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Ionized air principles? Answered

I've looked throughout the internet, but I still haven't been able to figure out this one

When air conducts electricity, say when lightning strikes, the electrical field breaks down air molecules...
So, it breaks the intramolecular bonds between gas atoms in nitrogen molecules, oxygen molecules, etc.
The atoms are then ionised. But then somewhere, I got the information that ionised air contains BOTH positive AND negative ions.
How is this possible if the gases are non-metal elements and only form negative ions??
When an electrical current does flow, what carries the charge? The negative air ions? or electrons? 
I've found sites that say one, and sites that say another.

Thanks in advance

4 Replies

lemonieBest Answer (author)2012-02-23

It's a plasma.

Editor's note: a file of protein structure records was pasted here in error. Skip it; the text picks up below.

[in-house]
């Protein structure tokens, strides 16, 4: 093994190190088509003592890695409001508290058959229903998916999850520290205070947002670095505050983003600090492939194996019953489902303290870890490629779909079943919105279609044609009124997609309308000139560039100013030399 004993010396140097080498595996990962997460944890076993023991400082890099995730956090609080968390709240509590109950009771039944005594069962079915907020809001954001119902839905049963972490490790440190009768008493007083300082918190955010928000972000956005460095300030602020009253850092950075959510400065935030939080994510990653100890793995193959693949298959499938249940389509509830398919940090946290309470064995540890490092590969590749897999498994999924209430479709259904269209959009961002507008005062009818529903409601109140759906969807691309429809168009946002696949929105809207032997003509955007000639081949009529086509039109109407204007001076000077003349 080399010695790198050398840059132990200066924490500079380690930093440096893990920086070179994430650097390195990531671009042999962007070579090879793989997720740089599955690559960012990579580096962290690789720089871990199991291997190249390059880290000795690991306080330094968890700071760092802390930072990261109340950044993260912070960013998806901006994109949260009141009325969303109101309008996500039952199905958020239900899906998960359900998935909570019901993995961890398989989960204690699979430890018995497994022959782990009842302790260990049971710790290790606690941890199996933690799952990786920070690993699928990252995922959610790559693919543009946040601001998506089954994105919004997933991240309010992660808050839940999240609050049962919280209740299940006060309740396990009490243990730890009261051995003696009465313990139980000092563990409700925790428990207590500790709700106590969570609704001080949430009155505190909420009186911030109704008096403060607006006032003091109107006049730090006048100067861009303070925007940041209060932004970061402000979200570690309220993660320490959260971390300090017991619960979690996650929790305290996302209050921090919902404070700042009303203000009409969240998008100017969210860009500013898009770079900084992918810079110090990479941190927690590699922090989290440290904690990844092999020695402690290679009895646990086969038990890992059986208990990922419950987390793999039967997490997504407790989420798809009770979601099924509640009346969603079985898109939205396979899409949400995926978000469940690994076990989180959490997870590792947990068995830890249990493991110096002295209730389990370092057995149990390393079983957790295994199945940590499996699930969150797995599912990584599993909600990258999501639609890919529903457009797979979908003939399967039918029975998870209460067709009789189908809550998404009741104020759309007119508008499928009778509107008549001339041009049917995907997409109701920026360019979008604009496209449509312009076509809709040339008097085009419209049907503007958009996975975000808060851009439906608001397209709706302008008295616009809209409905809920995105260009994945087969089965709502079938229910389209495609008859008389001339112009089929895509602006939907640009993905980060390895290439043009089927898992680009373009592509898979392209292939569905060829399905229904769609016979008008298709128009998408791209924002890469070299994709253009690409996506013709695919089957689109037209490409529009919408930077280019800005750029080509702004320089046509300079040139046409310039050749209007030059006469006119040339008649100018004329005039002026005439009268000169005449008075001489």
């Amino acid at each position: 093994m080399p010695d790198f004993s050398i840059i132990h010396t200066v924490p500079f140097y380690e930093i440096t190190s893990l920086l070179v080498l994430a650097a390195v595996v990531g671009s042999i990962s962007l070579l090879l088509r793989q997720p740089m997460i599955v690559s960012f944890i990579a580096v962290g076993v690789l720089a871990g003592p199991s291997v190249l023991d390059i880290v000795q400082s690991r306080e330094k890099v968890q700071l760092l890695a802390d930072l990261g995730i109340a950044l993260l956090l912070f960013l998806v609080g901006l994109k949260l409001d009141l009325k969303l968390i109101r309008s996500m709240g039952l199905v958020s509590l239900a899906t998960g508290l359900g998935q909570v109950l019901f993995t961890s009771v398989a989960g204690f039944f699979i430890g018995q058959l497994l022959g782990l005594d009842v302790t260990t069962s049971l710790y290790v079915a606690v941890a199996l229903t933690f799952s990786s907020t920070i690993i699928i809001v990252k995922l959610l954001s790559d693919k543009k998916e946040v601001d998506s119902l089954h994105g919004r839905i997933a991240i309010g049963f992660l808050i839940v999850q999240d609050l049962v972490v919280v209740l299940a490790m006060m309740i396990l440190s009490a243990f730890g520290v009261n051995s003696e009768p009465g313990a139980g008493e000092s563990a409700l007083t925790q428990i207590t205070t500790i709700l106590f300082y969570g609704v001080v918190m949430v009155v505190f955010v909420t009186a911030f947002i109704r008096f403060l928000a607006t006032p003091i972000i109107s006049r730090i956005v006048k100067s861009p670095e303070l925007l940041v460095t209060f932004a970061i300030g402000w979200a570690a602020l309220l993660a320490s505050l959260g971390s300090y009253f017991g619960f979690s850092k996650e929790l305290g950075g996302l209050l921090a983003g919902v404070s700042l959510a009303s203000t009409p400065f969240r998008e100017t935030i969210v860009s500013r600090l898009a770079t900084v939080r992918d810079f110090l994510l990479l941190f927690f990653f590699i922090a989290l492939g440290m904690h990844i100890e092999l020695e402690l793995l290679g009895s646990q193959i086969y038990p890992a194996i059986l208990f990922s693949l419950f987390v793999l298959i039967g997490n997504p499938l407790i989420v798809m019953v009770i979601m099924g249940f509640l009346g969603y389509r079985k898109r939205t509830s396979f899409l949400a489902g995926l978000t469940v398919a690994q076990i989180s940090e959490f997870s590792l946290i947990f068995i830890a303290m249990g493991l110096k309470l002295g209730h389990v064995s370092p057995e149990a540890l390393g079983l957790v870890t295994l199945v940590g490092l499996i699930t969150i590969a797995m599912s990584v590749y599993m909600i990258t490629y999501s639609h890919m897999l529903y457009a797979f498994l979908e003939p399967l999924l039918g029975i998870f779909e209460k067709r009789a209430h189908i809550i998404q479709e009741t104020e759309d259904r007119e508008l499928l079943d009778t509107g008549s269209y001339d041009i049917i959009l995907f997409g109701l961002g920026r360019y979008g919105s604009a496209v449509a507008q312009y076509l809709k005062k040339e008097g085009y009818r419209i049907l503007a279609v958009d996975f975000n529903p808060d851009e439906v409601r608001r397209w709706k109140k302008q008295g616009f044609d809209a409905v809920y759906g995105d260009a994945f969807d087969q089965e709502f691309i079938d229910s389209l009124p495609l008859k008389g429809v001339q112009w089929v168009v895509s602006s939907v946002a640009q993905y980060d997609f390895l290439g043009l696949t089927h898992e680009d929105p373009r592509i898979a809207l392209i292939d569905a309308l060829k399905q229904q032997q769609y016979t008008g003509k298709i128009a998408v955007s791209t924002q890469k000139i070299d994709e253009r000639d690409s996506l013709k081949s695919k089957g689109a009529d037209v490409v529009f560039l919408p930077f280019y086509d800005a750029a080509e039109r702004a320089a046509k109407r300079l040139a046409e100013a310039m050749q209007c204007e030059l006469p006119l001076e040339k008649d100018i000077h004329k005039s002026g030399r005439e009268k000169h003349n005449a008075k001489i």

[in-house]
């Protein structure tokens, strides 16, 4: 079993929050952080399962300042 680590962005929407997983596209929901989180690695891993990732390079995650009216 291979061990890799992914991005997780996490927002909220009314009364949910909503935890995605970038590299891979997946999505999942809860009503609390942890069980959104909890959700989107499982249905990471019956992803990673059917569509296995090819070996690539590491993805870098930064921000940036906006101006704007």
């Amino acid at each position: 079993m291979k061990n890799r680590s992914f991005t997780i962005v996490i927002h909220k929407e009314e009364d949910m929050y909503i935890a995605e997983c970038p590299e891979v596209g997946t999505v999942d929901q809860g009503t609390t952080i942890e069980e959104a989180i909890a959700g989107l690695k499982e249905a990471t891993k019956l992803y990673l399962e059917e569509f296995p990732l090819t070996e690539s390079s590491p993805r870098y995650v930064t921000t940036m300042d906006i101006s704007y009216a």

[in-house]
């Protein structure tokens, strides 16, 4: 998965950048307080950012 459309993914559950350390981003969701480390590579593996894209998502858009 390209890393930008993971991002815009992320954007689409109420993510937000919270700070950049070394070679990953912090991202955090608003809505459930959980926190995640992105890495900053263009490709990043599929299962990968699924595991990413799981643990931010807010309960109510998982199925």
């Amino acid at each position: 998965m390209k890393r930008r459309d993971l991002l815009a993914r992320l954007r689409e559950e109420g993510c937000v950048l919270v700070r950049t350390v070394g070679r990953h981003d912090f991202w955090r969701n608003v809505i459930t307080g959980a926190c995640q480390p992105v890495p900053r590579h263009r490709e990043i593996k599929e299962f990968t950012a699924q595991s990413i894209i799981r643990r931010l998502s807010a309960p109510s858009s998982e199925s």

If you split N2 or O2 heterolytically you get N+ N- or O+ O-.

And anything with an electrical-charge will carry current (including negative air ions & electrons).


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.Unknown. (author)lemonie2012-02-24

Thanks for clearing that up for me so quickly

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iceng (author)2012-02-23

Lightning can create O3 Ozone from diatonic Oxygen gas O2..
Lightning also strips electrons from the atoms of gas leaving
behind positively charged ionic atoms.

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steveastrouk (author)2012-02-23

Positive and negative ions carry current in ionised gases.

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